A still reflection in black night
on redwood two by sixes outside
the window at three could be
the top of a deep pond, but it’s not.
I listen, but only the tinkling
of tiny drops in the downspouts
of just-cleaned gutters, all-day Monday
worn on your hands as you sleep—
one last ritual to please the rain gods,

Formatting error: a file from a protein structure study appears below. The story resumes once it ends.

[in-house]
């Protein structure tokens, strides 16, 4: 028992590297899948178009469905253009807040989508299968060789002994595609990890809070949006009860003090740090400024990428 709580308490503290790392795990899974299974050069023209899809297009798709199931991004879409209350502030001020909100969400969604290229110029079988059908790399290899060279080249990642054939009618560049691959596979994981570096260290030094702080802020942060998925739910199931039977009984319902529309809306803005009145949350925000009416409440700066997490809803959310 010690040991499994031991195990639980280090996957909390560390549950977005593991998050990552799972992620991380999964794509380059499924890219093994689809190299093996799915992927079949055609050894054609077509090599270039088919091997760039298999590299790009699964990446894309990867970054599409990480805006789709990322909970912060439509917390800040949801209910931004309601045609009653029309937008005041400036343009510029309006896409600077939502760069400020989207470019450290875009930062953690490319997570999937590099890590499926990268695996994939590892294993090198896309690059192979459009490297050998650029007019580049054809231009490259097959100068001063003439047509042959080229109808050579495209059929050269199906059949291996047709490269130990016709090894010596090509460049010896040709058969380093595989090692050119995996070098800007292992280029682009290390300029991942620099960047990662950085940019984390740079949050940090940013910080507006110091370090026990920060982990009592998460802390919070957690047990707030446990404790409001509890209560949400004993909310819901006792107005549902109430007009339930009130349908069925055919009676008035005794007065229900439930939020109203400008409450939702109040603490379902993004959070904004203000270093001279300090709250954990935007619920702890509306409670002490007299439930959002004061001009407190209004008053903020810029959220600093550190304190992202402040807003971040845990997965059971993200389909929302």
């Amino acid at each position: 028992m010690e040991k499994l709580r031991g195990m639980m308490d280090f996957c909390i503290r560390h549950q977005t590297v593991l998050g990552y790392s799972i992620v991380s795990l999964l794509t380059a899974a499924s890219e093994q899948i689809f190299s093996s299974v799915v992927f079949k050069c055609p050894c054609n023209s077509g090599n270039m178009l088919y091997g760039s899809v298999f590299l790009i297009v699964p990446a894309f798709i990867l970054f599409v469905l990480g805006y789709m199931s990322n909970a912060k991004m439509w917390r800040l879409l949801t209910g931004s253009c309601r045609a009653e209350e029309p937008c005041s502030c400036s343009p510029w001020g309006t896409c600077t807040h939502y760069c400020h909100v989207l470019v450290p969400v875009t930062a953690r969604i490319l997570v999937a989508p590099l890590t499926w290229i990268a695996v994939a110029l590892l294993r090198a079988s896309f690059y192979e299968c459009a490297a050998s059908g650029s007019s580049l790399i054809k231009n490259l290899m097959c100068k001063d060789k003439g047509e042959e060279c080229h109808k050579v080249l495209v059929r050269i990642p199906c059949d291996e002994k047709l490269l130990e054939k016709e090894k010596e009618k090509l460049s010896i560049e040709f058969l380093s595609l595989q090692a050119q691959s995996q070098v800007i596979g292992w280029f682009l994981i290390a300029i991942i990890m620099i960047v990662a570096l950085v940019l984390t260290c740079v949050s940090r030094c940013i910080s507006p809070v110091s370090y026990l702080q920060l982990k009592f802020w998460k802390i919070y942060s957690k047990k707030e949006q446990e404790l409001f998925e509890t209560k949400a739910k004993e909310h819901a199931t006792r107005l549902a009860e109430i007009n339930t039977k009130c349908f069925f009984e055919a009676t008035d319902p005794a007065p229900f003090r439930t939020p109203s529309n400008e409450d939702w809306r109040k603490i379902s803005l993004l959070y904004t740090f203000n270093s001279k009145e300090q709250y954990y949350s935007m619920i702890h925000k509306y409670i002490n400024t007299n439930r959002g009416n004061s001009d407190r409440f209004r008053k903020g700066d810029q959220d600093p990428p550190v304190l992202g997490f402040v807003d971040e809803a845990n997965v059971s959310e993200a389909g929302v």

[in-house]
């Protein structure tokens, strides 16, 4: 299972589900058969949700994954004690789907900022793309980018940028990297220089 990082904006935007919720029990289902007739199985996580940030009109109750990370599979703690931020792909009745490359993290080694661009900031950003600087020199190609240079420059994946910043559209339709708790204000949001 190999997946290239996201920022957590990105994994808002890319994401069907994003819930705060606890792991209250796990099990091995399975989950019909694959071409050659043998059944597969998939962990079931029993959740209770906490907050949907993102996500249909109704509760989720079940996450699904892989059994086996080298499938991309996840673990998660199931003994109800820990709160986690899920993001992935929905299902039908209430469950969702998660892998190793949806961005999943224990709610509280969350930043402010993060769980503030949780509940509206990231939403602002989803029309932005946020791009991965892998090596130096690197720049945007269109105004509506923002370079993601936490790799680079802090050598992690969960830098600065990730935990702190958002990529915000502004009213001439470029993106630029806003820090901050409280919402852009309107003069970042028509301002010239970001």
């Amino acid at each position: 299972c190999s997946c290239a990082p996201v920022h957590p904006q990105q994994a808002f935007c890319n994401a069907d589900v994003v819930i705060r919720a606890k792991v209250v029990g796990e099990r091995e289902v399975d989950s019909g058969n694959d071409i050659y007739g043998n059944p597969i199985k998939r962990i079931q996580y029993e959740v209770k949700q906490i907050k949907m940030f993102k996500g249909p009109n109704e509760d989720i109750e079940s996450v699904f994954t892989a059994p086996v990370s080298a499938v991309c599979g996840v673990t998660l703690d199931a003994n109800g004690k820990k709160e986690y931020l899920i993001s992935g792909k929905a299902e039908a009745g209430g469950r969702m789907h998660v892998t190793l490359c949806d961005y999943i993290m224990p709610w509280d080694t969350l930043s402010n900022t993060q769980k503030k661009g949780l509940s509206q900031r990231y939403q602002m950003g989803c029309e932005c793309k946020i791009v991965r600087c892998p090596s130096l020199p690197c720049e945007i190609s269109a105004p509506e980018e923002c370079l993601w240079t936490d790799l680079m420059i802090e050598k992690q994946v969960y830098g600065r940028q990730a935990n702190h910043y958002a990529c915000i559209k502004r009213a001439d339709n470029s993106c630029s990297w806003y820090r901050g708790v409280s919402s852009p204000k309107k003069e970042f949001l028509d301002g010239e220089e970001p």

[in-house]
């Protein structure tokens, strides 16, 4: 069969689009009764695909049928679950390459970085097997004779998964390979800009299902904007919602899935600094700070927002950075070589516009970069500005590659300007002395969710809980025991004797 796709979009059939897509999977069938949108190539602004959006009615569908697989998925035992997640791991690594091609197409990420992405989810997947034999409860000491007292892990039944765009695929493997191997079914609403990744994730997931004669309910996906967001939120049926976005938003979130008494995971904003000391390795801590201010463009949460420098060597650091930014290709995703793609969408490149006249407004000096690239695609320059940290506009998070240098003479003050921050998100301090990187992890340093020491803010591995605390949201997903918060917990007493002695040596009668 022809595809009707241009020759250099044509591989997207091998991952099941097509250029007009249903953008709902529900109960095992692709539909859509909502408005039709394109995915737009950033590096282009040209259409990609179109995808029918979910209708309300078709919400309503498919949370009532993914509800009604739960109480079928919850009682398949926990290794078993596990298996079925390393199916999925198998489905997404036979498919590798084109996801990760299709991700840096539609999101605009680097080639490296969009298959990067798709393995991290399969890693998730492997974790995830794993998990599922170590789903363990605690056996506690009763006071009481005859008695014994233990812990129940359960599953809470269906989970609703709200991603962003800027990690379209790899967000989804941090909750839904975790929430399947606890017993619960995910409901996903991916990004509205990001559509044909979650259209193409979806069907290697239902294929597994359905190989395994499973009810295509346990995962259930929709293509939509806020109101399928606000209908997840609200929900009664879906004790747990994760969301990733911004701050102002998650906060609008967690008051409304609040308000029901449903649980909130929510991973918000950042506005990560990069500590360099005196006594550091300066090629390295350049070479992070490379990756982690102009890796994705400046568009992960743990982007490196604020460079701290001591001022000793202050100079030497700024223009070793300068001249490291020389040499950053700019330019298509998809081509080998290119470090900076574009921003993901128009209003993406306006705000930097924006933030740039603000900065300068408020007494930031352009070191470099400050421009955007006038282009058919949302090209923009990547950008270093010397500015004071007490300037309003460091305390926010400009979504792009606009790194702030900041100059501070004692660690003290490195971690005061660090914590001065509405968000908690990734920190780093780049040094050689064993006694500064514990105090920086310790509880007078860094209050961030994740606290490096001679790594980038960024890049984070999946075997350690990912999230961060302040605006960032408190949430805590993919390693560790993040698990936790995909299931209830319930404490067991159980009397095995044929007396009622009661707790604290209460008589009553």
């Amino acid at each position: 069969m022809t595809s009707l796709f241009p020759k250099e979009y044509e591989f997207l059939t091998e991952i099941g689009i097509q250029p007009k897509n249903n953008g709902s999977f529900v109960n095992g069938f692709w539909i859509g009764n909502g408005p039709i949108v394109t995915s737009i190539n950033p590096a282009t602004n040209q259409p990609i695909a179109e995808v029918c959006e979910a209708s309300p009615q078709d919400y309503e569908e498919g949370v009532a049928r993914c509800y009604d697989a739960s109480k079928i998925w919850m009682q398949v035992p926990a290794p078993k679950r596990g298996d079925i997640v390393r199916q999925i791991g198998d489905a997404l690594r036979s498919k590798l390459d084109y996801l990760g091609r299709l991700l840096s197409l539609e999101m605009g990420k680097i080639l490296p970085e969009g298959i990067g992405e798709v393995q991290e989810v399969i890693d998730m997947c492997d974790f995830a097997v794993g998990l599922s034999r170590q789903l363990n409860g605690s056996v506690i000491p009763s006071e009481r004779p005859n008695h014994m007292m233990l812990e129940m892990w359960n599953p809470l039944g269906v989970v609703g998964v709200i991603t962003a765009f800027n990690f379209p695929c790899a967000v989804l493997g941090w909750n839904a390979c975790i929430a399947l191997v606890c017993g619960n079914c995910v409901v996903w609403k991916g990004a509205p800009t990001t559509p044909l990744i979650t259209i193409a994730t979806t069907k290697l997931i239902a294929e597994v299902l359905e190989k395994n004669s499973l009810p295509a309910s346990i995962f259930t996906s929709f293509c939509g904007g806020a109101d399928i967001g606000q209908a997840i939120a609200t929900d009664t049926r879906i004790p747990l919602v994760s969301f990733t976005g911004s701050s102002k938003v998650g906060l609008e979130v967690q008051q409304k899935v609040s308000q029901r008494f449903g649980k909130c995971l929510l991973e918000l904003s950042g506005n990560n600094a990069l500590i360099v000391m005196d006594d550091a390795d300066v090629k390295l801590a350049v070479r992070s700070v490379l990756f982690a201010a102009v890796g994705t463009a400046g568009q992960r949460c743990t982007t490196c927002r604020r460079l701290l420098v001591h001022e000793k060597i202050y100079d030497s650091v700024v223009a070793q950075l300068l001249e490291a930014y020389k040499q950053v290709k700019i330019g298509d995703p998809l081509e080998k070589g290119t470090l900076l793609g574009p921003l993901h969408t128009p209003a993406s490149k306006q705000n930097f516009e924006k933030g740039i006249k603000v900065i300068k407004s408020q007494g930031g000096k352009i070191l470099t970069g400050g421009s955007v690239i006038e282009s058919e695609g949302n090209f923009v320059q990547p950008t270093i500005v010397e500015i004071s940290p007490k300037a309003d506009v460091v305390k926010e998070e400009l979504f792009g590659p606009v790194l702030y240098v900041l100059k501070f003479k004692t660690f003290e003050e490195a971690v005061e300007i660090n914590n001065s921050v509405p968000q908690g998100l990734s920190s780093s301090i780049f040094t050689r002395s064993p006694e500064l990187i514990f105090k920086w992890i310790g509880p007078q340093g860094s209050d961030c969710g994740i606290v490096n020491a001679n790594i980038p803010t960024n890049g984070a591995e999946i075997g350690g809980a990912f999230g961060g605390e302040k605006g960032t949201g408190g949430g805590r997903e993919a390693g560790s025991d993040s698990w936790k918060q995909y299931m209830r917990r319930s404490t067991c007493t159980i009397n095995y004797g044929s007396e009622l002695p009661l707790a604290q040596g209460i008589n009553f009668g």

or throwback penance if we’ve sinned
by feeding cattle on the Sabbath.
Chimney swept, woodstove clean,
waiting for Manzanita stacked
beneath the eave—all checked off
in case it rains. We’ve done all we can,
been good Boy Scouts, heard our fathers’
voices a thousand times in this drought—
they would be proud. It’s nothing, really—
but it’s wet.